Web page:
Playing with Go: Embarrassingly Parallel Scripts

I recently needed to take a list of domain and find which ones point to a specific IP address. For a small list, say less than 10, manually running dig in the console would work great, but this list had almost 800 domains so I needed a script. As domain lookup is a network request and thus very slow, setting up the domain requests in parallel made sense. I could easily just do this in Ruby, my language du-jour, but I’ve done this type of thread work before and frankly it can be tedious to set up, fragile, and still won’t have access to all of my system’s resources due to the GVL[1]. I’ve been keeping an eye on Google’s Go for some time now and decided to see how it handled this problem.

I’ve been intrigued by Go since it was originally announced. Here was a compiled, fast, light-weight, low level language with many of the features we take for granted these days, such as garbage collection, while also adding on a very sophisticated concurrency model similar to what’s found in Erlang: very lightweight internal processes managed by the runtime. Sounds like a perfect fit for my requirements.

The code I ended up with is here: For the sake of comparisons I built a sequential version of the script as well as the parallel version and added timings for running both scripts against the full list of domains.

Running these scripts for yourself is a one-liner: go run [script.go]. The input file domains.txt needs to be a newline-delimited list of domains. I’ll go over the more confusing parts of the two scripts to help with understanding what’s really going on here.


Go’s object model is very close to C’s: structs with data and methods that operate on said structs. Both scripts only use a small, two-element struct, DomainMap, to keep track of the IP address found for a given domain. I use the short-form to initialization new instances of the DomainMap structure. The order of values maps directly to the order of the defined fields at the top of the scripts.

type DomainMap struct {
  Domain string
  IpMapping string

object := DomainMap{domain, ipAddress}

object.Domain == domain
object.IpMapping == ipAddress

Error handling

Go does error handling by returning multiple values from a function, where the second return value is expected to be a value of type error. You can ignore this with the _ variable.

rawIpAddresses, _ := net.LookupIP(domain)


The parallel version of the script has some new concepts that need explaining, particularly goroutines, channels, and channel communication.

A goroutine is a very lightweight process, sort of like a Ruby Fiber. Creating one is simple:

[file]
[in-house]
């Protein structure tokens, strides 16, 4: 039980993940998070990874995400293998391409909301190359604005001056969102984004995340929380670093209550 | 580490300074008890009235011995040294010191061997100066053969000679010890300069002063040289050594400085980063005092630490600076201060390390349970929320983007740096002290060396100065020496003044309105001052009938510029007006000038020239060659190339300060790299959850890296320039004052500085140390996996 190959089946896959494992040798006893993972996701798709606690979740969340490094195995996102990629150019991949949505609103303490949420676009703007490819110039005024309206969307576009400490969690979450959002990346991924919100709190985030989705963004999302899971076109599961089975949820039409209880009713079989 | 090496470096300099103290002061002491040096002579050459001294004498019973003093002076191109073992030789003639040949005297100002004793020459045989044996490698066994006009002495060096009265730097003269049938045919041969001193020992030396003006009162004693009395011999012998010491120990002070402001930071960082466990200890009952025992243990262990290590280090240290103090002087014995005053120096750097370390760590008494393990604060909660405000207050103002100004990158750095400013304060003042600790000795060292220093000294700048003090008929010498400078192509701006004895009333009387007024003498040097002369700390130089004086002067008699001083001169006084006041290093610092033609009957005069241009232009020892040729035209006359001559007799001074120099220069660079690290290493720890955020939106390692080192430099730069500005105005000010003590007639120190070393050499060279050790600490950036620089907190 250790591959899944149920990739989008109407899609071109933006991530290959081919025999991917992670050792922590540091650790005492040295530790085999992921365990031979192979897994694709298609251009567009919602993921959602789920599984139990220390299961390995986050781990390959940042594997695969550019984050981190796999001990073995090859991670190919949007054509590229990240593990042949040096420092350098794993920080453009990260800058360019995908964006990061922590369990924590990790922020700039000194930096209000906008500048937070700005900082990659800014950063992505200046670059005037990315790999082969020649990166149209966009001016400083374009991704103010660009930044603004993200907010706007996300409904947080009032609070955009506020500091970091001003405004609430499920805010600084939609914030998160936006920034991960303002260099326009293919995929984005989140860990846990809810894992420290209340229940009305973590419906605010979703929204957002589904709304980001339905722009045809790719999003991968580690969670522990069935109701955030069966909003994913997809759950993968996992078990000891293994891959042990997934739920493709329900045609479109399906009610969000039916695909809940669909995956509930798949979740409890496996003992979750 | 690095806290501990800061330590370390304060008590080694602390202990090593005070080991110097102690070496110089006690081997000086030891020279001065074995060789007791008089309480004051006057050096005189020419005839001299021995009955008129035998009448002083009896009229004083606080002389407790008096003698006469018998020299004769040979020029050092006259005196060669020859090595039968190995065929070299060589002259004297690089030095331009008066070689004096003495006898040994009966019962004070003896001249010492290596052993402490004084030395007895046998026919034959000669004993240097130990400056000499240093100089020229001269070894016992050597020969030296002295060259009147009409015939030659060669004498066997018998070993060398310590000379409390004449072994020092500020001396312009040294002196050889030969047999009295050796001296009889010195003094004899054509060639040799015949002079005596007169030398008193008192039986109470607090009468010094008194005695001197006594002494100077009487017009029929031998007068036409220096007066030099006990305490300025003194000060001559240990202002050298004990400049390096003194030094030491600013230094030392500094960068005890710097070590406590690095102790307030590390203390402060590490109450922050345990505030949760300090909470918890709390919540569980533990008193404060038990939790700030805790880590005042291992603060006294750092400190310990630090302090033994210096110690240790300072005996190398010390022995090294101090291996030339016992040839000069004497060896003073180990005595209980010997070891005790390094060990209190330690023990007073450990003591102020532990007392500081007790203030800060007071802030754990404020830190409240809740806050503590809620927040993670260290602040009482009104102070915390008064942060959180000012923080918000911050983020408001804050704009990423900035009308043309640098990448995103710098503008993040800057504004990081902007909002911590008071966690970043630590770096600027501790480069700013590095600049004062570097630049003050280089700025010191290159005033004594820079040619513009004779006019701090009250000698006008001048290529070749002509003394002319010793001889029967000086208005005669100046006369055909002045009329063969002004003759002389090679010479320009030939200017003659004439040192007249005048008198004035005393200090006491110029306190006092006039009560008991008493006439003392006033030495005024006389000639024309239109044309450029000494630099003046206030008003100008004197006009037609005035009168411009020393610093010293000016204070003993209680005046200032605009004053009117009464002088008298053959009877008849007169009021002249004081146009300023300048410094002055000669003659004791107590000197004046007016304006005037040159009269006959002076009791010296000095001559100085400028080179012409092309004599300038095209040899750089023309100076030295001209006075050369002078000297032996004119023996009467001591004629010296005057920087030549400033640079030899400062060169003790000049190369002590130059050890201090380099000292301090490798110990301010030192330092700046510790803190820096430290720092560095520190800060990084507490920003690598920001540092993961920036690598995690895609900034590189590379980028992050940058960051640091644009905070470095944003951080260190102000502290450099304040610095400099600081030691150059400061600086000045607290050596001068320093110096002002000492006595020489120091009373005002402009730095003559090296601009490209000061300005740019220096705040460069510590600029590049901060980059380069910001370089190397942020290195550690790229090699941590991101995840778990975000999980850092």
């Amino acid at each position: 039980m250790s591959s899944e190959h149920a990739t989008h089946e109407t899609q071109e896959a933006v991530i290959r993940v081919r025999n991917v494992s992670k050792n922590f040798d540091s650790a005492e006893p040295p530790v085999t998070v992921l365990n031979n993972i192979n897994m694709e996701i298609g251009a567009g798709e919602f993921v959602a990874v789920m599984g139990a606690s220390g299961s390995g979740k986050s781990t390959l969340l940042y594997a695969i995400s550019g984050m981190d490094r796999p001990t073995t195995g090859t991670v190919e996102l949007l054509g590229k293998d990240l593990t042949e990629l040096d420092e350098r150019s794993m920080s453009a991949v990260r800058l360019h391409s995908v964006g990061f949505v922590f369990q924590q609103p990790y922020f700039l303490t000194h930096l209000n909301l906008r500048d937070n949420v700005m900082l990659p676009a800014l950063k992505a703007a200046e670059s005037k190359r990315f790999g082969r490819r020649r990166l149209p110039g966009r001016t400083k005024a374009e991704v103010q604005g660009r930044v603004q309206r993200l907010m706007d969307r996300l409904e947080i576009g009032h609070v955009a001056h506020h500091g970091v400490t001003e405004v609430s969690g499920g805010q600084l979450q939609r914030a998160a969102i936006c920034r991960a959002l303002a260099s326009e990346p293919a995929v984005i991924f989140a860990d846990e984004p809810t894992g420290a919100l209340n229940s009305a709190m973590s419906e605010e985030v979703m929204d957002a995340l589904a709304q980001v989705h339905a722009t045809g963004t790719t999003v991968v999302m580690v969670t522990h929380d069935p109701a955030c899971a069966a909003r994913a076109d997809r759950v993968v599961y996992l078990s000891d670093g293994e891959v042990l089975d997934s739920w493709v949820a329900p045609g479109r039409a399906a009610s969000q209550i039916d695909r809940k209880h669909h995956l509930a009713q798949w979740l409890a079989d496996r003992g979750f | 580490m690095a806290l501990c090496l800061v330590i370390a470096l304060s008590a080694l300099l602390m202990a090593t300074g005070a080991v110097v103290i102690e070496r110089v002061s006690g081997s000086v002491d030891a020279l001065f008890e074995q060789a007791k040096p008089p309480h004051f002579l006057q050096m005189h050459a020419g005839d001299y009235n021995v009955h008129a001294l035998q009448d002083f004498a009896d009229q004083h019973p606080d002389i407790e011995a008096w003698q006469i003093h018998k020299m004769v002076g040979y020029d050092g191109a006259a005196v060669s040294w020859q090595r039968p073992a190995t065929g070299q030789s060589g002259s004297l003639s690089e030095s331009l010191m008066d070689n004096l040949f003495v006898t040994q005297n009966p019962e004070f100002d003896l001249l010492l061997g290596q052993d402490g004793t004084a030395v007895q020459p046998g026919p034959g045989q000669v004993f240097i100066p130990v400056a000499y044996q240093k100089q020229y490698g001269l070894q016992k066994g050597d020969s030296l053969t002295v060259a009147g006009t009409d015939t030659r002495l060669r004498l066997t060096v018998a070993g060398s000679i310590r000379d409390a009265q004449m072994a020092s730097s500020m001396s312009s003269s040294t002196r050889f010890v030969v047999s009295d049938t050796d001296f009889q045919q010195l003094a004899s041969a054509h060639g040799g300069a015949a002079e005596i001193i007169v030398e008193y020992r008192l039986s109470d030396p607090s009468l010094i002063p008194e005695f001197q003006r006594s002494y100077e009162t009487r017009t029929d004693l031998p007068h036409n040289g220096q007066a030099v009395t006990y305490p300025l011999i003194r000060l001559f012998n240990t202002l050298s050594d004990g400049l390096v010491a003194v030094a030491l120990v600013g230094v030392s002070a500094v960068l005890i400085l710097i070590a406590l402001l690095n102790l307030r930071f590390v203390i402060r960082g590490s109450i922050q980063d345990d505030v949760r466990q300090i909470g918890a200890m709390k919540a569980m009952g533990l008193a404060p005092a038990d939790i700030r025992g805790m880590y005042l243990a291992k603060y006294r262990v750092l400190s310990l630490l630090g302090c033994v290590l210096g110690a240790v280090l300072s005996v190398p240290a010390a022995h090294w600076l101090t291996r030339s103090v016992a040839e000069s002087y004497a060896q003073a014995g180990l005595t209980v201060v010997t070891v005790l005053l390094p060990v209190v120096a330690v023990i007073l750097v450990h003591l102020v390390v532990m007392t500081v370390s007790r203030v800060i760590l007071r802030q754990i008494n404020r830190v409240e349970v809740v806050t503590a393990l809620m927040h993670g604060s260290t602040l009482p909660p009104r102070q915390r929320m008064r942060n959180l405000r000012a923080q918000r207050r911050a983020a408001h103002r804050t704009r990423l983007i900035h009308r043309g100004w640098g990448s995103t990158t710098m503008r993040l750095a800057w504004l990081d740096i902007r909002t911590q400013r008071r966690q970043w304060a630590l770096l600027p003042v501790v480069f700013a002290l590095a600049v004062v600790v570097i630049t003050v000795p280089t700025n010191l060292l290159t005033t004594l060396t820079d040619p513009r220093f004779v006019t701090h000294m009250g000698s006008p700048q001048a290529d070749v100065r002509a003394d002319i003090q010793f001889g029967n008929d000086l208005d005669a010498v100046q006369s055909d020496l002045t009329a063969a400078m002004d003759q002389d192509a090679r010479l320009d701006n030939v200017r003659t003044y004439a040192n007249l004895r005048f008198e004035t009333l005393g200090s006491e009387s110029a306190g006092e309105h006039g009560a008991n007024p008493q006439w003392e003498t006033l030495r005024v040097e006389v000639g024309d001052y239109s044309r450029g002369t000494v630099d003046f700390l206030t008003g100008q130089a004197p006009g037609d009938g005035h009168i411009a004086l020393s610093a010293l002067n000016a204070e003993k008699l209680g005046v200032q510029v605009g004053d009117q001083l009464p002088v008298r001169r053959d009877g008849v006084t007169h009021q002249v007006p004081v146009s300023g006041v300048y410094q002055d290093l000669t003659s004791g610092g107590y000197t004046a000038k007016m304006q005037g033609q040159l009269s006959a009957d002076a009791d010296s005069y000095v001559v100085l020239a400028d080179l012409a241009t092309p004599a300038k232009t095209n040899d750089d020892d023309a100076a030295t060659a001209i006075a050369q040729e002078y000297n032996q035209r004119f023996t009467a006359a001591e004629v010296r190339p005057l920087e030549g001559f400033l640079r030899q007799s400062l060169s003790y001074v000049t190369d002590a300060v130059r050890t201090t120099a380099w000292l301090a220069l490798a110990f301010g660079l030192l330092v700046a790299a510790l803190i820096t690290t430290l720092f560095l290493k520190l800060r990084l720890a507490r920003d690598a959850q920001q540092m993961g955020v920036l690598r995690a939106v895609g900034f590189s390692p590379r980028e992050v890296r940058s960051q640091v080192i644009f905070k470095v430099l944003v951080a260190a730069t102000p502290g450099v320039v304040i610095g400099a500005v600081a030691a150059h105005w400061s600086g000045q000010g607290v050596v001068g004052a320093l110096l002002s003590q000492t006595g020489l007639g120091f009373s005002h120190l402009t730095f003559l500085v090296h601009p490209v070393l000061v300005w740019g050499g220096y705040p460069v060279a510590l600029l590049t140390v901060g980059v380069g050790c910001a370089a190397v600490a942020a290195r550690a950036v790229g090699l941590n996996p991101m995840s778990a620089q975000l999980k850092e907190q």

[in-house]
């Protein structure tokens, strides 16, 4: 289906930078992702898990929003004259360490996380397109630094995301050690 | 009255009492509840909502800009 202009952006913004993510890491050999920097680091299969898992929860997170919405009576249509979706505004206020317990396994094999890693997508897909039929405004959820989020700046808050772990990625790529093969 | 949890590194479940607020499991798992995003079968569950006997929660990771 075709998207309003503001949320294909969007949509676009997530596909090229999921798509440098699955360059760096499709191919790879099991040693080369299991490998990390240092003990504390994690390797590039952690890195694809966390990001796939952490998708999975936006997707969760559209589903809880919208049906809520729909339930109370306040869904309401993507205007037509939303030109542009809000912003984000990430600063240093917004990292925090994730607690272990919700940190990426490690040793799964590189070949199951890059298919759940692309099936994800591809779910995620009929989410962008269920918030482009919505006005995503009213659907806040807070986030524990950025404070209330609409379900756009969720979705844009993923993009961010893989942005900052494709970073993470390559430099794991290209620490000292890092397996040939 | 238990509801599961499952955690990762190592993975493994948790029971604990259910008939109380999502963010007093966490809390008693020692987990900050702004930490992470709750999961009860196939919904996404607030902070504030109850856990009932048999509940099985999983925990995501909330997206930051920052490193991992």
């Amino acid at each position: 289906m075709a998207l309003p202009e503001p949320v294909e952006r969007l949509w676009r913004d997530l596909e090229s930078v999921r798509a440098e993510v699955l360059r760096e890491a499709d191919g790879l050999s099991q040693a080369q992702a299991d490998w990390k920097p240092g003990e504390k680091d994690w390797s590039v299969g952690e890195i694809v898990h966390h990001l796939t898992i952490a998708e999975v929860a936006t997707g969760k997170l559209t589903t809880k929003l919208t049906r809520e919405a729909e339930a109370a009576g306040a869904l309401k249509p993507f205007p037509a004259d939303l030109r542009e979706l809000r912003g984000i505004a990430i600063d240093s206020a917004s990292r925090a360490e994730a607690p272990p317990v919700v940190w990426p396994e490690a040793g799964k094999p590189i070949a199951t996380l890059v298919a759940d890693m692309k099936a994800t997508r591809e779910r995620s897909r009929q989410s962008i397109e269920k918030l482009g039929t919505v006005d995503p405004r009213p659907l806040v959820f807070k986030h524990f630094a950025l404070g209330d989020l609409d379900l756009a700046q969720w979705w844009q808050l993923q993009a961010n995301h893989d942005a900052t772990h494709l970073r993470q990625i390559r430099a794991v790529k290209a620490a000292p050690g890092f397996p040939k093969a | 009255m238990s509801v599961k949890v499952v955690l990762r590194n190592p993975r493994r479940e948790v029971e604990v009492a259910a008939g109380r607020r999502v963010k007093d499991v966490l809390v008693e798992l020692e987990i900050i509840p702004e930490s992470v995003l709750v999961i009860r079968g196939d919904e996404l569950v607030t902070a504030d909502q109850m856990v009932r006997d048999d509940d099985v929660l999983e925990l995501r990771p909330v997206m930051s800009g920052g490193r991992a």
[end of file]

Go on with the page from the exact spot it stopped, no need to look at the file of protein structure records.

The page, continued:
go domainLookup(responseChannel, domain)

Go will grab the function call after the go keyword and execute it in parallel. However, given that we’re no longer in the main process, we can’t just return values from the function. We now need a different way to get the return value. This is where channels come in.

responseChannel := make(chan DomainMap)

As Go is a statically typed language, we need to define the type of channel being created. Channels can only accept data of the same type as the channel. Communication through channels is done with the reverse-stabby operator <-, which should be read as the data on the right side is flowing to the left side

// Write into a channel
returnChannel <- DomainMap{domain, ipAddress}

// Read from the channel
domainMap := <- responseChannel

And that’s all the special syntax. The only real difference between the parallel and sequential scripts is the map-reduce-esque setup to wait for all the goroutines to finish. I didn’t need to worry about thread pooling, system capabilities, or thread safety. Go makes it so easy to write truly parallel code that there’s no excuse not to anymore. I was able to run almost 800 goroutines (one per domain) all throwing out DNS queries and coming back in less than 10 seconds, in a script that doesn’t even look like it’s running in parallel.

I highly recommend checking out the Tour of Go for basic introductions into every major feature of the language, and there’s a ton of documentation on the main website For the little bit of time I’ve played with Go now, I see a very bright future for this language.

[1] Global VM Lock, more about Ruby’s concurrency here:

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Jason is a senior developer who has worked in the front-end, back-end, and everything in between. He has a deep understanding of all things code and can craft solutions for any problem. Jason leads development of our hosted CMS, Harmony.


    December 03, 2012 at 16:02 PM

    Can you post the full domains.txt file on your gist as well?

    December 03, 2012 at 16:14 PM


    December 03, 2012 at 16:46 PM